English   español  
Please use this identifier to cite or link to this item: http://hdl.handle.net/10261/130737
logo share SHARE   Add this article to your Mendeley library MendeleyBASE
Visualizar otros formatos: MARC | Dublin Core | RDF | ORE | MODS | METS | DIDL
Exportar a otros formatos:

The application of proteomics in postharvest refrigerated storage of fruits: a strategy for the identification of protein markers of chilling injury impact and of metabolic pathways affected by low temperature stress

AuthorsEgea, Isabel ; Sánchez-Bel, Paloma ; Fernández, Nieves ; Sánchez Ballesta, M. Teresa ; Sevillano, Laura ; Martínez Madrid, María Concepción; Romojaro Almela, Félix Ramón ; Olmos, Enrique ; Bolarín, María C. ; Flores, Francisco B.
KeywordsCold stress
Bell pepper
Carbohydrate metabolism
Redox homeostasis
Stress-responsive proteins
Issue Date2015
CitationICAP 2015
Abstract[Purpose]: Chilling injury (CI) constitute a set of physiological disorders causing detrimental effects on quality of fruits when stored after harvest at low temperatures to retard postharvest ripening and to extend their shelf-life. We have applied proteomics analysis to identify potential protein markers of CI and cold stress, and to detect biological processes affected by CI or involved in the plant organ response to deal with the cold stress. [Experimental description]: Fruits (bell peppers and tomatoes) were subjected to postharvest storage and posterior reconditioning at room temperature (20ºC). Storage was performed at a low temperature causing CI (1 and 2ºC respectively) for one batch of fruits and at a higher non-chilling temperature (10 and 12ºC respectively) for another batch used as control. Physiological parameters were determined, such as electrolyte leakage, ethylene production by GC-FID, respiration rate by GC-TCD, lipid peroxidation by MDA production, and sugars, organic acids and ascorbic acid by HPLC-RID/UV. Transmission electron microscopy studies were performed in bell pepper fruit sections. After extraction proteins were separated by two-dimensional differential in-gel electrophoresis (2D-DIGE) and proteins spots were identified after trypsin digestion with matrix-assisted laser desorption/ionization time of flight mass spectrometry (MALDI-TOF MS). The search for peptides was fulfilled in batch mode using GPS Explorer v3.5 software with a licensed version of MASCOT, using viridiplantae and SGN databases. [Results and Conclusions]: A comparative proteomics analysis between fruits stored at chilling and non-chilling temperatures with posterior reconditioning was carried out. In tomato fruits storage at low temperature was ended just before visible CI symptoms appeared, but in bell pepper fruits this storage was extended until development of these symptoms. The proteomic study has allowed for the identification of processes occurring in fruit biology that are critically affected by chilling injury such as the activation of stress defense mechanisms starred by stressresponsive proteins (LEAs, HSPs and PRs), and alterations in carbohydrate/energy metabolism, particularly in enzymes from glycolysis, TCA and Calvin cycle, but also involved in stress signaling such as GAPDH, OGDH, INV and aldose-1-epimerase, this last one a potential new protein marker in cold stress. In tomato a remarkable down-regulation of a chloroplastic ATP synthase occurred, which may lead to depletion of intracellular ATP. In bell pepper fruits where CI progress was more advanced the proteomics analysis revealed alterations in redox homeostasis, protein abundance in the ascorbate-glutathione cycle is altered and CAT down-regulated.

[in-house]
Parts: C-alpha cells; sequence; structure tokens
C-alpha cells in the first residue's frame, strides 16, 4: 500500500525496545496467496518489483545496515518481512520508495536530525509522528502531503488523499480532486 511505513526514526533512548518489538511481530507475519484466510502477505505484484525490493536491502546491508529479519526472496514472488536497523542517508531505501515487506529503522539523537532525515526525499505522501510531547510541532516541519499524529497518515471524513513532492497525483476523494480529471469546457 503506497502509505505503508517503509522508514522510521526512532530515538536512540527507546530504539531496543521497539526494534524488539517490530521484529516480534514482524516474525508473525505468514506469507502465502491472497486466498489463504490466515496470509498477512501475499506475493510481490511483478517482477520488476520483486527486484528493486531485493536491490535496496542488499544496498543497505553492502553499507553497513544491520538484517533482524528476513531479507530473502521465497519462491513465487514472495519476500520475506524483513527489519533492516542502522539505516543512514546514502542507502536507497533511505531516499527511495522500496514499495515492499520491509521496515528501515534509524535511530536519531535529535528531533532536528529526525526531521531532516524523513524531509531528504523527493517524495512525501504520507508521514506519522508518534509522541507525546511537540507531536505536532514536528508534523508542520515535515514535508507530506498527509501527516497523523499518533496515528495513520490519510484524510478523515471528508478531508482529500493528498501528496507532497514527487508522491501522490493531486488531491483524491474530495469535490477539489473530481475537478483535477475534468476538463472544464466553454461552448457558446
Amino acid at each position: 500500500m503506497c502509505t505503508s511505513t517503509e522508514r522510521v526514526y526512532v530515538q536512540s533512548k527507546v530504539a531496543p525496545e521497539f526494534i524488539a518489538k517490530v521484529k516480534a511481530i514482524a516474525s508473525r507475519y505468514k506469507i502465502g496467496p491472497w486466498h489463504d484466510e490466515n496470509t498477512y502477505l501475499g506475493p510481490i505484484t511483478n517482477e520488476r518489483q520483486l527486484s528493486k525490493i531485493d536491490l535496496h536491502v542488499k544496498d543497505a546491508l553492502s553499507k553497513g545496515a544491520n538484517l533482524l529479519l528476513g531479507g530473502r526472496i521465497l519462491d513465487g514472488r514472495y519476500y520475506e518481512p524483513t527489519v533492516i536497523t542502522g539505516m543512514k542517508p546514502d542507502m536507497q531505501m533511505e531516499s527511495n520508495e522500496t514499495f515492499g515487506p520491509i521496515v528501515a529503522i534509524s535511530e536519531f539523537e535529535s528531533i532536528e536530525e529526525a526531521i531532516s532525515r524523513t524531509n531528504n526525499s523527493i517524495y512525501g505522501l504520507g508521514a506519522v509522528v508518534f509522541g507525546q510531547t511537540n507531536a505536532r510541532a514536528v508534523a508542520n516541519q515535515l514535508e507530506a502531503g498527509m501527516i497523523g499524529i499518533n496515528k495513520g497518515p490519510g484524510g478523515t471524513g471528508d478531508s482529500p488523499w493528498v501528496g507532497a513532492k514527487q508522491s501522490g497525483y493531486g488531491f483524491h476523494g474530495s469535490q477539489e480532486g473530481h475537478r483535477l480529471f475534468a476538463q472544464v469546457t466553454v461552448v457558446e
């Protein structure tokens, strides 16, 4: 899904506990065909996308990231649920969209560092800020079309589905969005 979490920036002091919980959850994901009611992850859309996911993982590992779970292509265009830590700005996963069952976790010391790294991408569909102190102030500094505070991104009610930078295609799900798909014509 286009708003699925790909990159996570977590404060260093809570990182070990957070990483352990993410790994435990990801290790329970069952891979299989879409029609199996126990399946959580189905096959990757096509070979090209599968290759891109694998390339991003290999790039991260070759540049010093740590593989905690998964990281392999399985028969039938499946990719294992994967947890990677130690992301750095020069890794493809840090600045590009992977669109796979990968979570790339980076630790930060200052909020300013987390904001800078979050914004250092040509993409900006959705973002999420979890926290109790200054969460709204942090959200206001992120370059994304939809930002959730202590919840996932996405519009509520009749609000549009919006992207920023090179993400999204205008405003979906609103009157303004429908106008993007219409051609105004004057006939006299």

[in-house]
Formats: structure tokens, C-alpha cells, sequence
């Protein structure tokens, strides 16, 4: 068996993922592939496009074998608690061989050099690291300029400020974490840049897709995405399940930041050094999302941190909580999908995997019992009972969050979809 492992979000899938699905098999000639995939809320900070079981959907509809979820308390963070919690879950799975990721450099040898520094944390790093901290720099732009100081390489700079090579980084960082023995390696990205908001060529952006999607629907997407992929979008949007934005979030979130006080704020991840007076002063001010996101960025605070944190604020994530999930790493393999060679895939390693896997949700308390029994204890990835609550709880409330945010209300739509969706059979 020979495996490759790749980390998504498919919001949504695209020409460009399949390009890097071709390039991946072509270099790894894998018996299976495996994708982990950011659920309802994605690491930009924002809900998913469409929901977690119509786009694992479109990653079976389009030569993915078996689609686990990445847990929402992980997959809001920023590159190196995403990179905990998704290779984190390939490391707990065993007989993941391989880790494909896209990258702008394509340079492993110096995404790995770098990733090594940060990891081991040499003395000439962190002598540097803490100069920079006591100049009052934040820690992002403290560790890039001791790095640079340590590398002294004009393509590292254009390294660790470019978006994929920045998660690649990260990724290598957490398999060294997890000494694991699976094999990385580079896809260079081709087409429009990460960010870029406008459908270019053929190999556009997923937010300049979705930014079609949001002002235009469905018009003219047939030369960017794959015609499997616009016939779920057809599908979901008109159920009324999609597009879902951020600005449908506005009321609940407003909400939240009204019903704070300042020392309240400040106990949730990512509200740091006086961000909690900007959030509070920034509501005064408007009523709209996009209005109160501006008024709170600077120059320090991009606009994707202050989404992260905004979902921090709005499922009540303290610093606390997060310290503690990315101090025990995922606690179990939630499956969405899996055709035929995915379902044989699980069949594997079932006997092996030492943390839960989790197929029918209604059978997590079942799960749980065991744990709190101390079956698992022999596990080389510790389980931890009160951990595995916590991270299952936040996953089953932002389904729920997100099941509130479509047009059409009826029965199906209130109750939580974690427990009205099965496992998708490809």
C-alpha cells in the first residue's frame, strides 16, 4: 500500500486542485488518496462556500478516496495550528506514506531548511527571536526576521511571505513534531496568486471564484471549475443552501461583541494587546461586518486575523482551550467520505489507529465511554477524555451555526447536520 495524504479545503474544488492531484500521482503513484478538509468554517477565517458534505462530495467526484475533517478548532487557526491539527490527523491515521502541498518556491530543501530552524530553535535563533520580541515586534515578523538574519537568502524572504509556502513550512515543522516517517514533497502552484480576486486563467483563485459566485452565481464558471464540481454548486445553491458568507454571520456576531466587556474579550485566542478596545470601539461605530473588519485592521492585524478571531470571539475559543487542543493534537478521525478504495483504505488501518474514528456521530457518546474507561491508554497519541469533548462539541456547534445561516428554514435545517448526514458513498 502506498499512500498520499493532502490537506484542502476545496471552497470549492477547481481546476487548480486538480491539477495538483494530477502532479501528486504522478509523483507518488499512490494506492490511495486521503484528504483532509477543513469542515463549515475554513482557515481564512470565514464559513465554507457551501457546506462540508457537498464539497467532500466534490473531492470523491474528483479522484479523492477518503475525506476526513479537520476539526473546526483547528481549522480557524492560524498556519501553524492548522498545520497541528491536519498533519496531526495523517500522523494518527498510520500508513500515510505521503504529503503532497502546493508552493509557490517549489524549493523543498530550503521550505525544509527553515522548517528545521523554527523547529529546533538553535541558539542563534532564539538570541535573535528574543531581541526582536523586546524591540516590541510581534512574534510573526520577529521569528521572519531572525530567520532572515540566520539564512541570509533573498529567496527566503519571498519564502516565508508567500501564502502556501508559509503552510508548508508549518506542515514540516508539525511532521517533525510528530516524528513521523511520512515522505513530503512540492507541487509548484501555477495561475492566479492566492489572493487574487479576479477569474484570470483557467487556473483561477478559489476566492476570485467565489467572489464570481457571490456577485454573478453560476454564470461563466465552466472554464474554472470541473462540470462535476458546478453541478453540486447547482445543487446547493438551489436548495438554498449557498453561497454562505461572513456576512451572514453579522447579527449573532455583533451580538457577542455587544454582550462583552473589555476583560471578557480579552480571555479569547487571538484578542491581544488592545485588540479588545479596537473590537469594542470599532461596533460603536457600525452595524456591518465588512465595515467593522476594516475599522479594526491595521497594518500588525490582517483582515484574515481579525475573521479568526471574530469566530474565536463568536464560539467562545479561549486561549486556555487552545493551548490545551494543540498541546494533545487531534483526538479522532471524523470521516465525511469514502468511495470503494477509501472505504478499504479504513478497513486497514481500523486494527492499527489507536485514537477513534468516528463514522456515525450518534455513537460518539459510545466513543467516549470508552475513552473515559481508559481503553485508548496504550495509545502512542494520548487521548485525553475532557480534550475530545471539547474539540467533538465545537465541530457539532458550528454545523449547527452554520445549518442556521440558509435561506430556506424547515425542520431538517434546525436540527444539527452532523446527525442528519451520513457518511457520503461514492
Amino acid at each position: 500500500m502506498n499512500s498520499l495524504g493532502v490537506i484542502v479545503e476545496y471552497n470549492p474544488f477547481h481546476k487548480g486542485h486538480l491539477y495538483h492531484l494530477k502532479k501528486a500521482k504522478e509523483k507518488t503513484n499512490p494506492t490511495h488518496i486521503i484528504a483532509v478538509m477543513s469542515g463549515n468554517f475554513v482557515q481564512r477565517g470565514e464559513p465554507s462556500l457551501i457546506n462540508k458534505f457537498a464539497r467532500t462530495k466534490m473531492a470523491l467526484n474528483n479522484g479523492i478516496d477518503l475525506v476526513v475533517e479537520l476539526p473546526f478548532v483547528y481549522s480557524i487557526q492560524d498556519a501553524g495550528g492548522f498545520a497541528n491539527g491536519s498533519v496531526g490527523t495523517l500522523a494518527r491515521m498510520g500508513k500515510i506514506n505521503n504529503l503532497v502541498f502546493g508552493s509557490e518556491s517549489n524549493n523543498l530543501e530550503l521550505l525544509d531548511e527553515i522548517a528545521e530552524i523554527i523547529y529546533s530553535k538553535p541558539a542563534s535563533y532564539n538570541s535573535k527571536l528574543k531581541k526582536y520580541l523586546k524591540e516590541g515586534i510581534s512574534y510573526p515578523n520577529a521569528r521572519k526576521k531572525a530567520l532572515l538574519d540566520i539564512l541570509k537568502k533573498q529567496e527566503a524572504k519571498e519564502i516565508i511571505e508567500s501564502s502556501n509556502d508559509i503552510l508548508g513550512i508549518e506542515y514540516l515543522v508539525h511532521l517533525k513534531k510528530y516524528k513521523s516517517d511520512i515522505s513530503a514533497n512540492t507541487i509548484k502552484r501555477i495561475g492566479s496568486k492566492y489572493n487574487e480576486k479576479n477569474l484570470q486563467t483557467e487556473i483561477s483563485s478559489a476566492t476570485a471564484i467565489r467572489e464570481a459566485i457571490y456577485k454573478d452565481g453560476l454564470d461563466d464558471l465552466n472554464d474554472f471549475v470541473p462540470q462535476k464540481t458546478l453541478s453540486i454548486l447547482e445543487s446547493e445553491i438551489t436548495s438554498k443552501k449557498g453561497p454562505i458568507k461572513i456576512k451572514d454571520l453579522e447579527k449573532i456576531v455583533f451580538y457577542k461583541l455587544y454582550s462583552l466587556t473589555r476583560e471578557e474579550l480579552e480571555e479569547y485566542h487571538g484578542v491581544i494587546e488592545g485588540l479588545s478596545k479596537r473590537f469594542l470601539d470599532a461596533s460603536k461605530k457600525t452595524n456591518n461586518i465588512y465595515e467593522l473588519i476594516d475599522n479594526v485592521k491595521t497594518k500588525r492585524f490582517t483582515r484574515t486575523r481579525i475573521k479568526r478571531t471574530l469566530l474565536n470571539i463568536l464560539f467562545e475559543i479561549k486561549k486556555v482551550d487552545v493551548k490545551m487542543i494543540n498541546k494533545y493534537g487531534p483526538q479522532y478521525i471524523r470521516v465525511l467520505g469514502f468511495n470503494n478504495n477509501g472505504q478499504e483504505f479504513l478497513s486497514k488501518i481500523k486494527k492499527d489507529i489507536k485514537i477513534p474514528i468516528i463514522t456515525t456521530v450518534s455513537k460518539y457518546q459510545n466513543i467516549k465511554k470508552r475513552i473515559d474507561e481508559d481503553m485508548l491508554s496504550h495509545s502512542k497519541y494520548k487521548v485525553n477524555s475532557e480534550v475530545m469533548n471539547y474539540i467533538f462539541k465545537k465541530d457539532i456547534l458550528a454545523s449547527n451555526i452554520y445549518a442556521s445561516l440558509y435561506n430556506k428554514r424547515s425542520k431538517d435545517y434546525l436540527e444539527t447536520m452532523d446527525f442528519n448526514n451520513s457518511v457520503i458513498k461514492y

DescriptionResumen del trabajo presentado a la 4th International Conference on Analytical proteomics, celebrada en Caparica (Portugal) del 7 al 9 de septiembre de 2015.
Appears in Collections:(IBFG) Comunicaciones congresos
(CEBAS) Comunicaciones congresos
(ICTAN) Comunicaciones congresos
Files in This Item:
File Description SizeFormat 
accesoRestringido.pdf15,38 kBAdobe PDFThumbnail
Show full item record
Review this work

WARNING: Items in Digital.CSIC are protected by copyright, with all rights reserved, unless otherwise indicated.